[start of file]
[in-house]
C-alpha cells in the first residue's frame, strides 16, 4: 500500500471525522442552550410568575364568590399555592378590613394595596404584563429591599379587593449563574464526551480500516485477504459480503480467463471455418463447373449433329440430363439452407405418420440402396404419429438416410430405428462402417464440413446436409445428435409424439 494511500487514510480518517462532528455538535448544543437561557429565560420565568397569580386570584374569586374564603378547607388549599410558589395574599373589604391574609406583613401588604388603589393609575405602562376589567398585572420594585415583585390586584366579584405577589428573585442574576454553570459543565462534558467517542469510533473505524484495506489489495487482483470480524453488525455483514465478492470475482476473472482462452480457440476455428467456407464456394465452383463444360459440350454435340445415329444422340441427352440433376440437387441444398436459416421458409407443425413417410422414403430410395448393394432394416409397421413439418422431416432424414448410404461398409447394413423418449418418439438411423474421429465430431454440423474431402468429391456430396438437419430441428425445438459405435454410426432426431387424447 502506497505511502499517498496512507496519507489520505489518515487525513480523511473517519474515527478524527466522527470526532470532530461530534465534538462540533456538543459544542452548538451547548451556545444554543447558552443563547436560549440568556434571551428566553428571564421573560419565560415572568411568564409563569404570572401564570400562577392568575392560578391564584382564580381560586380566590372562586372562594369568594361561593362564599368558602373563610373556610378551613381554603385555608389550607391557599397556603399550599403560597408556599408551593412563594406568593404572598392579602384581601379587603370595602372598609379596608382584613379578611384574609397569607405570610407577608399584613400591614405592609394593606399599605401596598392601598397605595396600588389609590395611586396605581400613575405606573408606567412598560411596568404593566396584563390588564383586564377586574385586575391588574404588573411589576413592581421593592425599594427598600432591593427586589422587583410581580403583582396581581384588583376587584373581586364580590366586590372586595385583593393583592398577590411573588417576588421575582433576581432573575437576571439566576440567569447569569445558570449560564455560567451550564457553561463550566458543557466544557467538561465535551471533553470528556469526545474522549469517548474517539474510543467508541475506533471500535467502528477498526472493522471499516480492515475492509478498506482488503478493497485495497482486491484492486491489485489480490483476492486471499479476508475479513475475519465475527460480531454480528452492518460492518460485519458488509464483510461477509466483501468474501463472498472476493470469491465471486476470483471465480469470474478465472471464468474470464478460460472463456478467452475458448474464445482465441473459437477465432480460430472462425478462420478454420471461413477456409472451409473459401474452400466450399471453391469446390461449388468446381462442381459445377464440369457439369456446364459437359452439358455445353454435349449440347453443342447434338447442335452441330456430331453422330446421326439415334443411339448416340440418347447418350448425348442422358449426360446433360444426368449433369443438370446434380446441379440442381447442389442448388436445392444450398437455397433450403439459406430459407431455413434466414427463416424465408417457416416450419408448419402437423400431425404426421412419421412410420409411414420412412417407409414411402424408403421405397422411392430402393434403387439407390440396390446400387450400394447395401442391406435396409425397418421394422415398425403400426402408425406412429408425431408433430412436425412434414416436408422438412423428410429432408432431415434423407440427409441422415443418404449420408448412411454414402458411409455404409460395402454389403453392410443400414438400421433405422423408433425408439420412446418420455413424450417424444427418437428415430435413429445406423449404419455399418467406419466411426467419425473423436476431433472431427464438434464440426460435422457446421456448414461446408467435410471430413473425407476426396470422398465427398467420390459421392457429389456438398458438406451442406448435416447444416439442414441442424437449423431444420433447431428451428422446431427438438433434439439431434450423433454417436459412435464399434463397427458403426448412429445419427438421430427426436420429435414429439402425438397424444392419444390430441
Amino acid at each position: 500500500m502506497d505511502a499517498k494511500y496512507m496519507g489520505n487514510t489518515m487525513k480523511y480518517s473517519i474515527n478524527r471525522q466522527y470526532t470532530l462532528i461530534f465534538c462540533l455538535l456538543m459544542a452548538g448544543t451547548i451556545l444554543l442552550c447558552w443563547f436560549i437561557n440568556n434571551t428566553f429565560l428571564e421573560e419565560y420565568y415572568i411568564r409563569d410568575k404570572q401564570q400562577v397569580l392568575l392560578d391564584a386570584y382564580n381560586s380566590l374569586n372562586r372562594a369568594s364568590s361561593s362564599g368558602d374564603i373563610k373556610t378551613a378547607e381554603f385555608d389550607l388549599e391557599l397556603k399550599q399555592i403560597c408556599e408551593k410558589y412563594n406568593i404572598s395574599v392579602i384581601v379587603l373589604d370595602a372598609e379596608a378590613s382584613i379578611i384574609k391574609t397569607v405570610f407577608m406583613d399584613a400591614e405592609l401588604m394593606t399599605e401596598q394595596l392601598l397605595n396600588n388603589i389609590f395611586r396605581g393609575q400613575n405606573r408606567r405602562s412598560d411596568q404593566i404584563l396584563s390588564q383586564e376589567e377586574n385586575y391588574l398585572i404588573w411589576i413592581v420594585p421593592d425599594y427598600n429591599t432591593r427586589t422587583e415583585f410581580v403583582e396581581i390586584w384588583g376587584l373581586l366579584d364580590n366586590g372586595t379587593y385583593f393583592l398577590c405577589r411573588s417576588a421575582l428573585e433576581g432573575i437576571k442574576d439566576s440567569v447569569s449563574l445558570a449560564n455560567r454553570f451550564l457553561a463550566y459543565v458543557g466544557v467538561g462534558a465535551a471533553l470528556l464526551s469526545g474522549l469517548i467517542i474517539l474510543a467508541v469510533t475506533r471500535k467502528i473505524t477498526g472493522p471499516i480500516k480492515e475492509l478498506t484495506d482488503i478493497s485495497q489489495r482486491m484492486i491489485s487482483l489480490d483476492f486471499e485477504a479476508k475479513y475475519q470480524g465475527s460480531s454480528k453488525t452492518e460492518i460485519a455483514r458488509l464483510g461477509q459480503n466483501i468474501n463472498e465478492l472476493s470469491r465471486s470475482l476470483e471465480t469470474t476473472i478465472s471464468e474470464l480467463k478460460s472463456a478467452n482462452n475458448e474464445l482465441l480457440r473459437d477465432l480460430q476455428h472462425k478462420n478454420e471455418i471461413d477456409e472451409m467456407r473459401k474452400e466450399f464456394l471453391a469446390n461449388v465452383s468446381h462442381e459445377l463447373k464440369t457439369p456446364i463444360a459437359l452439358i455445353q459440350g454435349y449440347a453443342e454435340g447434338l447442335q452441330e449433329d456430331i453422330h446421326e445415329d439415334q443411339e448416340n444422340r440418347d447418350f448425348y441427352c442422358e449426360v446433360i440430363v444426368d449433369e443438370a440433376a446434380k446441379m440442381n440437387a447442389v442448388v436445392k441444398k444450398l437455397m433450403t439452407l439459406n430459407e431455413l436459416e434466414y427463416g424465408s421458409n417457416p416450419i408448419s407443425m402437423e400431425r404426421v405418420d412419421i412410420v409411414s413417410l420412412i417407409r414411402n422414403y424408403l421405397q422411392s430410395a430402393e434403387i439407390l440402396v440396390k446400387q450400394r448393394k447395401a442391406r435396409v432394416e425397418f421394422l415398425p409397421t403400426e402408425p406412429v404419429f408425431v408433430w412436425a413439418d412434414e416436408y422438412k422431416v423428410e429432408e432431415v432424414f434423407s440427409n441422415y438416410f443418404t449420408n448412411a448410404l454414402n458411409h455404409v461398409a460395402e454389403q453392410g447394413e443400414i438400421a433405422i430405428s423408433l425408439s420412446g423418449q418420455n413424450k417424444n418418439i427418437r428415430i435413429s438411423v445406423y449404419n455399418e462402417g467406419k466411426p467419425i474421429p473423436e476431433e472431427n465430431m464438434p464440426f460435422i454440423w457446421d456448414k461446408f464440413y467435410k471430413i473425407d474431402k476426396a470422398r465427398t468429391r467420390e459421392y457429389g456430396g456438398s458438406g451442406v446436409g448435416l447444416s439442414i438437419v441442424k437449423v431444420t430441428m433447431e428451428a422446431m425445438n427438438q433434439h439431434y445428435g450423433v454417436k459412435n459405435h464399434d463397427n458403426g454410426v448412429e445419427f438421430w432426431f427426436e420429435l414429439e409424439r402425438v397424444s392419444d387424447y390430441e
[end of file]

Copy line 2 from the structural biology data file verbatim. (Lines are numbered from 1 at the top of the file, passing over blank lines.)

C-alpha cells in the first residue's frame, strides 16, 4: 500500500471525522442552550410568575364568590399555592378590613394595596404584563429591599379587593449563574464526551480500516485477504459480503480467463471455418463447373449433329440430363439452407405418420440402396404419429438416410430405428462402417464440413446436409445428435409424439 494511500487514510480518517462532528455538535448544543437561557429565560420565568397569580386570584374569586374564603378547607388549599410558589395574599373589604391574609406583613401588604388603589393609575405602562376589567398585572420594585415583585390586584366579584405577589428573585442574576454553570459543565462534558467517542469510533473505524484495506489489495487482483470480524453488525455483514465478492470475482476473472482462452480457440476455428467456407464456394465452383463444360459440350454435340445415329444422340441427352440433376440437387441444398436459416421458409407443425413417410422414403430410395448393394432394416409397421413439418422431416432424414448410404461398409447394413423418449418418439438411423474421429465430431454440423474431402468429391456430396438437419430441428425445438459405435454410426432426431387424447 502506497505511502499517498496512507496519507489520505489518515487525513480523511473517519474515527478524527466522527470526532470532530461530534465534538462540533456538543459544542452548538451547548451556545444554543447558552443563547436560549440568556434571551428566553428571564421573560419565560415572568411568564409563569404570572401564570400562577392568575392560578391564584382564580381560586380566590372562586372562594369568594361561593362564599368558602373563610373556610378551613381554603385555608389550607391557599397556603399550599403560597408556599408551593412563594406568593404572598392579602384581601379587603370595602372598609379596608382584613379578611384574609397569607405570610407577608399584613400591614405592609394593606399599605401596598392601598397605595396600588389609590395611586396605581400613575405606573408606567412598560411596568404593566396584563390588564383586564377586574385586575391588574404588573411589576413592581421593592425599594427598600432591593427586589422587583410581580403583582396581581384588583376587584373581586364580590366586590372586595385583593393583592398577590411573588417576588421575582433576581432573575437576571439566576440567569447569569445558570449560564455560567451550564457553561463550566458543557466544557467538561465535551471533553470528556469526545474522549469517548474517539474510543467508541475506533471500535467502528477498526472493522471499516480492515475492509478498506482488503478493497485495497482486491484492486491489485489480490483476492486471499479476508475479513475475519465475527460480531454480528452492518460492518460485519458488509464483510461477509466483501468474501463472498472476493470469491465471486476470483471465480469470474478465472471464468474470464478460460472463456478467452475458448474464445482465441473459437477465432480460430472462425478462420478454420471461413477456409472451409473459401474452400466450399471453391469446390461449388468446381462442381459445377464440369457439369456446364459437359452439358455445353454435349449440347453443342447434338447442335452441330456430331453422330446421326439415334443411339448416340440418347447418350448425348442422358449426360446433360444426368449433369443438370446434380446441379440442381447442389442448388436445392444450398437455397433450403439459406430459407431455413434466414427463416424465408417457416416450419408448419402437423400431425404426421412419421412410420409411414420412412417407409414411402424408403421405397422411392430402393434403387439407390440396390446400387450400394447395401442391406435396409425397418421394422415398425403400426402408425406412429408425431408433430412436425412434414416436408422438412423428410429432408432431415434423407440427409441422415443418404449420408448412411454414402458411409455404409460395402454389403453392410443400414438400421433405422423408433425408439420412446418420455413424450417424444427418437428415430435413429445406423449404419455399418467406419466411426467419425473423436476431433472431427464438434464440426460435422457446421456448414461446408467435410471430413473425407476426396470422398465427398467420390459421392457429389456438398458438406451442406448435416447444416439442414441442424437449423431444420433447431428451428422446431427438438433434439439431434450423433454417436459412435464399434463397427458403426448412429445419427438421430427426436420429435414429439402425438397424444392419444390430441